Scope of Study

The study "English and Multilingualism, or English only in a Multilingual Europe?" covers mainly three questions: how does the dominant role of English limit the opportunities for students to become multilingual, what are students attitudes towards native speakers and non-native speakers use of English, and what role do native speakers play in multilingual contexts?

The data for the study comes from three sources: semi-structured interviews with 26 Erasmus students; semi-structured interviews with 18 students, teachers and administrators at two secondary schools in Szeged (Hungary); 410 contributions on world-wide, European, Czech and Hungarian Internet forums.

The interviews with students included questions on the interviewees linguistic background, experiences and use of English. Furthermore, they listened to speech samples of English and rated and discussed them.

Interviews with administrators and teachers were carried out in a similar way, but questions concentrated on educational issues rather than language use and they did not carry out the speech sample rating task.

The selected Internet forums were searched for threads dealing with English native speakers, then researchers looked for keywords like "language" or "English" and finally analysed what the users were writing about and how they did.

4th Issue, August 2009

English as a Lingua Franca Can Promote Learning of Other Languages

Using English as a lingua franca (ELF) does not necessarily discourage people from learning further languages: this is what interviews with Erasmus students and secondary school students indicate. They also indicate that native speakers English is considered a model, but not necessarily a desirable goal and that native speakers of English are less successful in communicating in multilingual contexts than non-native speakers.

LINEE researchers have investigated whether English promotes or hinders multilingualism, how students use their English and what their attitudes are towards ELF and native speakers English (see Study Outline). To do so, they interviewed Erasmus students and secondary school students and they analysed Internet forums on language issues.


English is only the first step
For Erasmus students, English appears to be a tool to enter communities to which they may not otherwise have had access to for example, to schools in Hungary and the Czech Republic. They feel that speaking English is not enough and that one has to acquire at least some knowledge of the local languages, too. One interviewee put it like this:

"I think if you just speak English everywhere, you feel a tourist wherever you are. Of course you cant be a local but maybe something in between and for that you need some language skills."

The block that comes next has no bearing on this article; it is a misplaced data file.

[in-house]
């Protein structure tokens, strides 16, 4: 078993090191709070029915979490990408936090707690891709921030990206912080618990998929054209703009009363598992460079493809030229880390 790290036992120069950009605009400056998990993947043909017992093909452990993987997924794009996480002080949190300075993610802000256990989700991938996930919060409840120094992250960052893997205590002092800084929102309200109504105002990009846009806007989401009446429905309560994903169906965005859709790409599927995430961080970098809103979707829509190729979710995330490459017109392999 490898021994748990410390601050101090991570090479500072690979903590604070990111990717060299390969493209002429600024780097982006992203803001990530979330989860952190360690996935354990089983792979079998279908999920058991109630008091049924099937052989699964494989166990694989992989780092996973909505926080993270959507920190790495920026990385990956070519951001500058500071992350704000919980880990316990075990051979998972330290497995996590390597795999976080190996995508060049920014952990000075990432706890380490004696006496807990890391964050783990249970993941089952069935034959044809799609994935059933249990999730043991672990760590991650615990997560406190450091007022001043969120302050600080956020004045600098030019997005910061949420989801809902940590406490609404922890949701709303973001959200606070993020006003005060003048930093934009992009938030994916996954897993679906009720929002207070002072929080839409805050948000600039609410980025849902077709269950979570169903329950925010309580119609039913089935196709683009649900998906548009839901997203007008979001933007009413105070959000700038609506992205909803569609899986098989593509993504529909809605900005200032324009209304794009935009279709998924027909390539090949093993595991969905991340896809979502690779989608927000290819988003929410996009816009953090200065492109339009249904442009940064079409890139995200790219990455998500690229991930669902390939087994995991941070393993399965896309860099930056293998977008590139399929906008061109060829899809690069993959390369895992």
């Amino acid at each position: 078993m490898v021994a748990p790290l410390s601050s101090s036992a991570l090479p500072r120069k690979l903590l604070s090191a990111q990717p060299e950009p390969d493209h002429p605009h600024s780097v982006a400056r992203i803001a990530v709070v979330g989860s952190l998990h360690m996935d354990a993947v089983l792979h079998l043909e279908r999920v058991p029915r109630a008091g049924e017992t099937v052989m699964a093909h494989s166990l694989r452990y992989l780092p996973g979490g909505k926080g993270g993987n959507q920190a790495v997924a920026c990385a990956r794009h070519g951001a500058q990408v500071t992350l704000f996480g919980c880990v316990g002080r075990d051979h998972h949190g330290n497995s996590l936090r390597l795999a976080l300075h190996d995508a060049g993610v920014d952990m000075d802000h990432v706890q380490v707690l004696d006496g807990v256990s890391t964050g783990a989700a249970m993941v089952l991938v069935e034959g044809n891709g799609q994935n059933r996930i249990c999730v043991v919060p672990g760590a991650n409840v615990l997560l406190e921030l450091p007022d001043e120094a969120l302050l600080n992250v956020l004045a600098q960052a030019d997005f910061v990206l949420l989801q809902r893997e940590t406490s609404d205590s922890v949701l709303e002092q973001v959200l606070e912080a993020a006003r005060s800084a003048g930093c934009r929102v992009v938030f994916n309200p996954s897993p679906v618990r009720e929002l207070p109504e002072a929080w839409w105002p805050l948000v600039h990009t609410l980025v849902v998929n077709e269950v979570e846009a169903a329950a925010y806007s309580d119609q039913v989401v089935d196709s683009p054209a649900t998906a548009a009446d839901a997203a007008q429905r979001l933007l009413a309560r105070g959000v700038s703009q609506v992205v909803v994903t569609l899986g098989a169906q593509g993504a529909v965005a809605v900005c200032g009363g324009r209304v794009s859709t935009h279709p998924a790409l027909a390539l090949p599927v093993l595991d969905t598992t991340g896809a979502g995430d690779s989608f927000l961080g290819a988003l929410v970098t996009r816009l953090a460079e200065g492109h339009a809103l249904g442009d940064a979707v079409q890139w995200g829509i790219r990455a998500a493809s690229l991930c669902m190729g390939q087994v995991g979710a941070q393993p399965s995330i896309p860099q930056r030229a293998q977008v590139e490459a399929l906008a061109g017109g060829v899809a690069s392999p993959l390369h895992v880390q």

Furthermore, English enables Erasmus students to communicate within a group of students with many different mother tongues. Consequently, they do not only learn some of their host countrys language, but also some of their fellow students languages, as the statement of another interviewee illustrates:

"People tell their words to others, the words in their language and, and it is one of the topics of conversation always that how is it in your language? how is it in your, and you, you already learn the new, new words and new things."


Native speakers as reference
When students were asked to rate speech samples from speakers with different accents, they considered the native speakers accent as a model. This means that they see it as a point of reference, yet it is something they consider not achievable. Their goal is to achieve the competence of a speaker with a high, but understandable level of non-native English.

Students reasoned this by saying that, first, a native speakers accent was probably not achievable after a certain age and that, second, they were more likely to communicate with non-native speakers than with native speakers anyway, a situation when a native speaker accent might even be a liability.


Native speakers are potential outsiders
The study indicates that native speakers are not considered the most successful users of English in the Erasmus community. They are reported to be difficult to understand due to speed, accent and vocabulary.

Furthermore, Erasmus students seem to develop their own variety of English with unconventional vocabulary, phrases and grammar. Native speakers, however, may not adjust to this "new" English and therefore run the risk of being perceived as outsiders.


Meet attitudes with resources
Although interviews showed positive attitudes towards learning other languages besides English, these attitudes must be met with resources and opportunities to actually learn these languages. If there are not sufficient opportunities to learn further languages, there is the risk that speakers of English rely solely on their English skills.


Train native speakers to talk to non-native speakers
Both interviews and the analysis of Internet forums suggest that native speakers of English should learn (and be taught) to speak in a manner that is understood by non-native speakers and that they should learn other languages at least on a "polite" level instead of automatically assuming English competence of others.

Although the results of this study cannot be generalized, there is potential for this analysis to add to the discussion of English and multilingualism in Europe, particularly in understanding the complex relationship between non-native speaker communities of English users, attitudes towards English, and native speakers of English.


>>> Comment by Don Peckham, University of Szeged